Clear DNS Cache

By | July 18, 2009

Clearing the DNS Cache

You want to clear DNS cache. The DNS cache contains resource records that are cached for a period of time in memory so that repeated requests for the same record can be returned immediately. There are two types of DNS cache. One pertains to the resolver on any Windows client (servers and workstations), and the other to the cache used by the Microsoft DNS server.

Clearing the DNS Cache from workstation

Use the following command to flush the client resolver cache

ipconfig /flushdns

Use the following command to flush the client resolver cache

ipconfig /Displaydns

Clearing the DNS Cache from DNS server

Use any of the following solutions to flush the DNS server cache

Using a graphical user interface

. Open the DNS Management snap-in.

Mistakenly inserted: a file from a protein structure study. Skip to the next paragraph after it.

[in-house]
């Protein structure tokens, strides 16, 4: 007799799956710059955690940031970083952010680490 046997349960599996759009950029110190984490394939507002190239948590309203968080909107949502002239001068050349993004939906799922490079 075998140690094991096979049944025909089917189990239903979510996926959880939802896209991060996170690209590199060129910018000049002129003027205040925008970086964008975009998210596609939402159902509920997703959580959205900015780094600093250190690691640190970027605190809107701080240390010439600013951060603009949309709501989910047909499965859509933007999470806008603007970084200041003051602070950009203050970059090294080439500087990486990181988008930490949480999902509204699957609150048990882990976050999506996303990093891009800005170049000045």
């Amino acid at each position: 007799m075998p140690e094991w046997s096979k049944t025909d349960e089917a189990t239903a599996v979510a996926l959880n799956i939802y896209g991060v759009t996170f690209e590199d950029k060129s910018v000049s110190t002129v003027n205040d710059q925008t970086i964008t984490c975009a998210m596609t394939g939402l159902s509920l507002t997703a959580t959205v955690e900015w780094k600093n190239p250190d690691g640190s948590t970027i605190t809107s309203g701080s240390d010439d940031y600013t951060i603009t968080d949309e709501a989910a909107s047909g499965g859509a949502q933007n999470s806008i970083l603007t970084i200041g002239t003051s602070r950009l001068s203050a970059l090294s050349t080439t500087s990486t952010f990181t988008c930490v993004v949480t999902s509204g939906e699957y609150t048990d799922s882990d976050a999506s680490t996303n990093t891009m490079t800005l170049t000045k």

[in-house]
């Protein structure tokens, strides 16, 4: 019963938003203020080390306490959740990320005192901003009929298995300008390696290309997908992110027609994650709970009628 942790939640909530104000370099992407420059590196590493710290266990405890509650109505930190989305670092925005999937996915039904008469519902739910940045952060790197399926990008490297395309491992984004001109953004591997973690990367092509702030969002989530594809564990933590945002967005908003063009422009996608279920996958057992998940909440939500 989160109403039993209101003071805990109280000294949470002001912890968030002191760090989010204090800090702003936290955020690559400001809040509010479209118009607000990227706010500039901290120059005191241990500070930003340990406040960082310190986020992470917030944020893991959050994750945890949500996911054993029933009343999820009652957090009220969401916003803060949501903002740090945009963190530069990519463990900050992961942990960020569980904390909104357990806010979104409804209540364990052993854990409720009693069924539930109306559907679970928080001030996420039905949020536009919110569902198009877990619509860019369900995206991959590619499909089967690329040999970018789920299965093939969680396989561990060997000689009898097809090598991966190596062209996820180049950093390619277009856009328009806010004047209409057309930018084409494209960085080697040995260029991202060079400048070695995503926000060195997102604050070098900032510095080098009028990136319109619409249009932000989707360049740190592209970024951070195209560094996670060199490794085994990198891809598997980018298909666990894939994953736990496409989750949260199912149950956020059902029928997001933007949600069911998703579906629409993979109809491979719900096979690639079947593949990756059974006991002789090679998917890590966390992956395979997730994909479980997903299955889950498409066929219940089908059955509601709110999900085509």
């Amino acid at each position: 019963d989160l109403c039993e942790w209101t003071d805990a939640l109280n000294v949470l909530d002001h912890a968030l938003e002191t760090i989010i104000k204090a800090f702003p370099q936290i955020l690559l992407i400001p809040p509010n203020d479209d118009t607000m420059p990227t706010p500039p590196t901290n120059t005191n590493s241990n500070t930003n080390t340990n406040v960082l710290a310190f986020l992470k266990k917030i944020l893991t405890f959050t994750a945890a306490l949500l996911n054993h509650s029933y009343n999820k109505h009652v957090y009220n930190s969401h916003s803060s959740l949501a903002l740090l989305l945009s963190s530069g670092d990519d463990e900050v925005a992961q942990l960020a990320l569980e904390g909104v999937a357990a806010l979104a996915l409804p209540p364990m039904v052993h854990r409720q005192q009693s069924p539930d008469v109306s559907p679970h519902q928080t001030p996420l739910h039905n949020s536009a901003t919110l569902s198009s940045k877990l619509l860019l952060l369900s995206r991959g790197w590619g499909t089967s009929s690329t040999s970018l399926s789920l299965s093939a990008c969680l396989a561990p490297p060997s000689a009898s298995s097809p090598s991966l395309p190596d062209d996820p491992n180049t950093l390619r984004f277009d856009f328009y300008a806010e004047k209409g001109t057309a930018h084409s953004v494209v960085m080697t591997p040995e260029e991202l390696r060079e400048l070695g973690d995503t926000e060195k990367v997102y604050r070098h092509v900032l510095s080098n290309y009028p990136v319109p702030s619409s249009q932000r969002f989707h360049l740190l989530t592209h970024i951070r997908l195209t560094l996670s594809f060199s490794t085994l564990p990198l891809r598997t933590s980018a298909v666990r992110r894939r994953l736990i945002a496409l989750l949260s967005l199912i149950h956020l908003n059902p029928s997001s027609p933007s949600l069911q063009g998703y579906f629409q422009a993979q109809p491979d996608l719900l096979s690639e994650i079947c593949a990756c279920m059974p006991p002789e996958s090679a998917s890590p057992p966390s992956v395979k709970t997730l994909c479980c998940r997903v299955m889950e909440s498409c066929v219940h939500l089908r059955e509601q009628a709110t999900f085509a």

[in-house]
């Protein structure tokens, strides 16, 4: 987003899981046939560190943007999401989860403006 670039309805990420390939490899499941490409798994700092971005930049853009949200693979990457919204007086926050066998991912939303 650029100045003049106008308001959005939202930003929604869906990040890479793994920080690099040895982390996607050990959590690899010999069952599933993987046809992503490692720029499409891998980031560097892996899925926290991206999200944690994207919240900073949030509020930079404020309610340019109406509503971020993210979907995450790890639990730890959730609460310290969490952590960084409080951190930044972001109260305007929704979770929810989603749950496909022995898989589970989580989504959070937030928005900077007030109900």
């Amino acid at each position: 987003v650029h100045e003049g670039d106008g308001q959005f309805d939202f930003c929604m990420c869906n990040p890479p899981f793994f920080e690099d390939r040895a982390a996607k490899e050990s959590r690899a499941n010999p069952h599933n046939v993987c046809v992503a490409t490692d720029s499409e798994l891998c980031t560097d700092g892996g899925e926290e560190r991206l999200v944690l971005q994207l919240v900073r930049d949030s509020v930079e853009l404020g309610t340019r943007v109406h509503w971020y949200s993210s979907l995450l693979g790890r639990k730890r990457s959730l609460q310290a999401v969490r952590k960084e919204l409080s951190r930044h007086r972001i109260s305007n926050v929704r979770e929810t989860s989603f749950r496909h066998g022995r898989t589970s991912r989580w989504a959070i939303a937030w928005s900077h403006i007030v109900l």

. Right-click on DNS in the left pane and select Connect to DNS Server.
. Enter the server you want to connect to and click Enter.
. Right-click on the server and select Clear Cache.

Using a command-line interface

The following command will clear the cache on “DNSServerName”. You can leave out “DNSServerName” to run against the local server:

dnscmd “DNSServerName” /clearcache

The client resolver cache is populated whenever a DNS lookup is performed on a workstation or server; for example, with the nslookup command.
The second type of cache is only for Microsoft DNS servers.

It is a cache of all DNS requests the server has made to resolve queries from clients. With both the client and server cache, the records are removed from the cache after the record’s TTL or Time To Live value expires. The TTL is used to age records so that clients and servers have to rerequest them at a later point and receive any changes that may have occurred.

How to view DNS Cache on server


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